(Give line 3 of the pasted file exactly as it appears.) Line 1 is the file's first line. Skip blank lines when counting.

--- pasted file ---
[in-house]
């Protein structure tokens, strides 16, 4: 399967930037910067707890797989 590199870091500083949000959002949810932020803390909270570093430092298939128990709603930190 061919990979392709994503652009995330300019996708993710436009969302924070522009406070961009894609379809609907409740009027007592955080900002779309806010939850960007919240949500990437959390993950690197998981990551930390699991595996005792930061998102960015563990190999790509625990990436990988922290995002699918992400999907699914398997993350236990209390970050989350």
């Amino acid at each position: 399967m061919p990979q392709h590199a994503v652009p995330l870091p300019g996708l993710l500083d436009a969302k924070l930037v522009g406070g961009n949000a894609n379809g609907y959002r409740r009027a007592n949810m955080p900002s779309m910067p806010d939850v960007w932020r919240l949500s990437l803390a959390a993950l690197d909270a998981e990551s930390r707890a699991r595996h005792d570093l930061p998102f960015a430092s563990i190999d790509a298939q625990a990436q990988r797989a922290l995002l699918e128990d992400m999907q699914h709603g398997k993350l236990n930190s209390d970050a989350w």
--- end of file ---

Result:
């Amino acid at each position: 399967m061919p990979q392709h590199a994503v652009p995330l870091p300019g996708l993710l500083d436009a969302k924070l930037v522009g406070g961009n949000a894609n379809g609907y959002r409740r009027a007592n949810m955080p900002s779309m910067p806010d939850v960007w932020r919240l949500s990437l803390a959390a993950l690197d909270a998981e990551s930390r707890a699991r595996h005792d570093l930061p998102f960015a430092s563990i190999d790509a298939q625990a990436q990988r797989a922290l995002l699918e128990d992400m999907q699914h709603g398997k993350l236990n930190s209390d970050a989350w």